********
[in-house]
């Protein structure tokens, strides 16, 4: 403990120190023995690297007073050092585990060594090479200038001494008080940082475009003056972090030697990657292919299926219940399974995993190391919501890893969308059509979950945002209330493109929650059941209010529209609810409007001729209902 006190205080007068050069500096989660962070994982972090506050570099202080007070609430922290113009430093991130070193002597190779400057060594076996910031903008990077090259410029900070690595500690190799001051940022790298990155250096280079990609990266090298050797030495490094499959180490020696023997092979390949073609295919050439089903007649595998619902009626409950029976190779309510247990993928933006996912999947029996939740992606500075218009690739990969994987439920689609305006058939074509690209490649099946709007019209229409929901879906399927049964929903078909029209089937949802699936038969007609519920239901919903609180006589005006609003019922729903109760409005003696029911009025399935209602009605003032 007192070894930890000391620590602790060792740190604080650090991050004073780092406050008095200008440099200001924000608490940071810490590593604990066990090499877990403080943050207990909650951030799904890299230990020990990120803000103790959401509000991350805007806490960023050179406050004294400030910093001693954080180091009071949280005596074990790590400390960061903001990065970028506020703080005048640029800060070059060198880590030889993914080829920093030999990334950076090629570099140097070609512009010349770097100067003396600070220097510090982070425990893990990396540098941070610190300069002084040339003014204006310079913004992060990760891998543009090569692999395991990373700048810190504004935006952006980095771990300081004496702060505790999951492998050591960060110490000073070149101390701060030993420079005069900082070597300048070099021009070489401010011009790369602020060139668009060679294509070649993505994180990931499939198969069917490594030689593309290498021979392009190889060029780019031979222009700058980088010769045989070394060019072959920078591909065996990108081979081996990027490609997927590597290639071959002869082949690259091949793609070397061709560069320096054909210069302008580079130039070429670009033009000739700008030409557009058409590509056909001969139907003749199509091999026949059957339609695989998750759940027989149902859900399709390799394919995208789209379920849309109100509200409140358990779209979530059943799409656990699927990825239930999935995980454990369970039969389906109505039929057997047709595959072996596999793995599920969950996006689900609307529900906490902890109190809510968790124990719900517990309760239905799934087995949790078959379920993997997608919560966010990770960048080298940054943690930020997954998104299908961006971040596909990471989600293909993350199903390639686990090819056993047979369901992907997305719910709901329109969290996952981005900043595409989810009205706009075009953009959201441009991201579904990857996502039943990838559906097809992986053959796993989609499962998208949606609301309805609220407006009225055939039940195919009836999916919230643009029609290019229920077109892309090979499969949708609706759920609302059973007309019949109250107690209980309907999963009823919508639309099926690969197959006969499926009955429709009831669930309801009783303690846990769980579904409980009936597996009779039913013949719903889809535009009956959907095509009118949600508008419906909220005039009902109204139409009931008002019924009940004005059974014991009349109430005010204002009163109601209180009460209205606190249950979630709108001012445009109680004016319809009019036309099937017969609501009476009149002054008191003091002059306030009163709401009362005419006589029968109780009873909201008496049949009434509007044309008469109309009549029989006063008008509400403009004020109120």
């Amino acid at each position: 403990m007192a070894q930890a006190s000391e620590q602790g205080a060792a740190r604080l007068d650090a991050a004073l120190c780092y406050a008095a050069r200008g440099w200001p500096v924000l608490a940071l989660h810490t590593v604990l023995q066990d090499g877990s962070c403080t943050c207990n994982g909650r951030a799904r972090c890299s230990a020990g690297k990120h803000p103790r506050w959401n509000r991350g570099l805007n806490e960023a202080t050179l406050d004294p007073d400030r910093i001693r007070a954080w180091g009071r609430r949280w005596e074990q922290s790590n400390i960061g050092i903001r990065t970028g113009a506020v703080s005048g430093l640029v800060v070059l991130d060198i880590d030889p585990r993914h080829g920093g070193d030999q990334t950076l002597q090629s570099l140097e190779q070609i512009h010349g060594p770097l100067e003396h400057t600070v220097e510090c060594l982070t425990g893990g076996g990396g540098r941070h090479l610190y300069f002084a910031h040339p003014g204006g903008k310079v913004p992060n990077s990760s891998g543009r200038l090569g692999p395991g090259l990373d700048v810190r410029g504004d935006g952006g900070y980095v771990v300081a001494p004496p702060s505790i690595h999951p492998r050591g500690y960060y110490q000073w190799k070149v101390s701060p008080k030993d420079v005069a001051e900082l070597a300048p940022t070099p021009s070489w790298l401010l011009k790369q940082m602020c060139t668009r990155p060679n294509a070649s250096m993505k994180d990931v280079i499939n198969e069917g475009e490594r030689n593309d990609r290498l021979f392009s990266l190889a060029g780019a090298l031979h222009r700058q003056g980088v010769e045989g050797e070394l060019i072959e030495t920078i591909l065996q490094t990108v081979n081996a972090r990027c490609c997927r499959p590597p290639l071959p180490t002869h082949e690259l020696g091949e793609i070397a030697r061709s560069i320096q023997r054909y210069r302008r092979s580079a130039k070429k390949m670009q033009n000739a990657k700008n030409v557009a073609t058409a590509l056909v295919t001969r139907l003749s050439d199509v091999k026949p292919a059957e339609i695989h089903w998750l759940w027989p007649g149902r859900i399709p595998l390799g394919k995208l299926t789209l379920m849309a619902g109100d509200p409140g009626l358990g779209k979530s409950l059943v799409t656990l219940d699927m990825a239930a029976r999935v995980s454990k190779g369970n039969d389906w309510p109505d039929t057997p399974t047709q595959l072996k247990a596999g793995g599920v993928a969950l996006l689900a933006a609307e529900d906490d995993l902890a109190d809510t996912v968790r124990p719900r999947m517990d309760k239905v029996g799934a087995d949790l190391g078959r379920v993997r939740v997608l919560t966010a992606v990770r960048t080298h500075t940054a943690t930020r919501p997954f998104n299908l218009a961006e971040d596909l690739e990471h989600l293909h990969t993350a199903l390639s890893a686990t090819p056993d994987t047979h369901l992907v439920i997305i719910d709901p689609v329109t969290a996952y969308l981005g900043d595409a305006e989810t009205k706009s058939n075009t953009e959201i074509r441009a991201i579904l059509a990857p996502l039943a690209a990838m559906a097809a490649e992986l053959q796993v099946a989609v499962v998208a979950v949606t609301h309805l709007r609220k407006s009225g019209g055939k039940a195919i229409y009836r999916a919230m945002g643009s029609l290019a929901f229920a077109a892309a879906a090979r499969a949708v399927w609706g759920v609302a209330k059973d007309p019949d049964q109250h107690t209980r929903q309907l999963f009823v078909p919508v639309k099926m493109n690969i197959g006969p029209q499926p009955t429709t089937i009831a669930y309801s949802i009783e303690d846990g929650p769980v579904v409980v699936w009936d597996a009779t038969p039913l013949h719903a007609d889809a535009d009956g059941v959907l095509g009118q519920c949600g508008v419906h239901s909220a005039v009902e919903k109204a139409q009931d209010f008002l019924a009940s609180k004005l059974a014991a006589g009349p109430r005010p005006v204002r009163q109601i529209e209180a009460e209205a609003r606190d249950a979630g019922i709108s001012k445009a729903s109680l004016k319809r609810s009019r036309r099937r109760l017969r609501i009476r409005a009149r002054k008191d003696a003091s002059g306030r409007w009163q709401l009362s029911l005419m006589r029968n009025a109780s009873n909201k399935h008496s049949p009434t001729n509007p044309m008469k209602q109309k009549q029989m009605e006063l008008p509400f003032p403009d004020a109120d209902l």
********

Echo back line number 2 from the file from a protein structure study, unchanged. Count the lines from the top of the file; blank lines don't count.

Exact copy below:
């Protein structure tokens, strides 16, 4: 403990120190023995690297007073050092585990060594090479200038001494008080940082475009003056972090030697990657292919299926219940399974995993190391919501890893969308059509979950945002209330493109929650059941209010529209609810409007001729209902 006190205080007068050069500096989660962070994982972090506050570099202080007070609430922290113009430093991130070193002597190779400057060594076996910031903008990077090259410029900070690595500690190799001051940022790298990155250096280079990609990266090298050797030495490094499959180490020696023997092979390949073609295919050439089903007649595998619902009626409950029976190779309510247990993928933006996912999947029996939740992606500075218009690739990969994987439920689609305006058939074509690209490649099946709007019209229409929901879906399927049964929903078909029209089937949802699936038969007609519920239901919903609180006589005006609003019922729903109760409005003696029911009025399935209602009605003032 007192070894930890000391620590602790060792740190604080650090991050004073780092406050008095200008440099200001924000608490940071810490590593604990066990090499877990403080943050207990909650951030799904890299230990020990990120803000103790959401509000991350805007806490960023050179406050004294400030910093001693954080180091009071949280005596074990790590400390960061903001990065970028506020703080005048640029800060070059060198880590030889993914080829920093030999990334950076090629570099140097070609512009010349770097100067003396600070220097510090982070425990893990990396540098941070610190300069002084040339003014204006310079913004992060990760891998543009090569692999395991990373700048810190504004935006952006980095771990300081004496702060505790999951492998050591960060110490000073070149101390701060030993420079005069900082070597300048070099021009070489401010011009790369602020060139668009060679294509070649993505994180990931499939198969069917490594030689593309290498021979392009190889060029780019031979222009700058980088010769045989070394060019072959920078591909065996990108081979081996990027490609997927590597290639071959002869082949690259091949793609070397061709560069320096054909210069302008580079130039070429670009033009000739700008030409557009058409590509056909001969139907003749199509091999026949059957339609695989998750759940027989149902859900399709390799394919995208789209379920849309109100509200409140358990779209979530059943799409656990699927990825239930999935995980454990369970039969389906109505039929057997047709595959072996596999793995599920969950996006689900609307529900906490902890109190809510968790124990719900517990309760239905799934087995949790078959379920993997997608919560966010990770960048080298940054943690930020997954998104299908961006971040596909990471989600293909993350199903390639686990090819056993047979369901992907997305719910709901329109969290996952981005900043595409989810009205706009075009953009959201441009991201579904990857996502039943990838559906097809992986053959796993989609499962998208949606609301309805609220407006009225055939039940195919009836999916919230643009029609290019229920077109892309090979499969949708609706759920609302059973007309019949109250107690209980309907999963009823919508639309099926690969197959006969499926009955429709009831669930309801009783303690846990769980579904409980009936597996009779039913013949719903889809535009009956959907095509009118949600508008419906909220005039009902109204139409009931008002019924009940004005059974014991009349109430005010204002009163109601209180009460209205606190249950979630709108001012445009109680004016319809009019036309099937017969609501009476009149002054008191003091002059306030009163709401009362005419006589029968109780009873909201008496049949009434509007044309008469109309009549029989006063008008509400403009004020109120």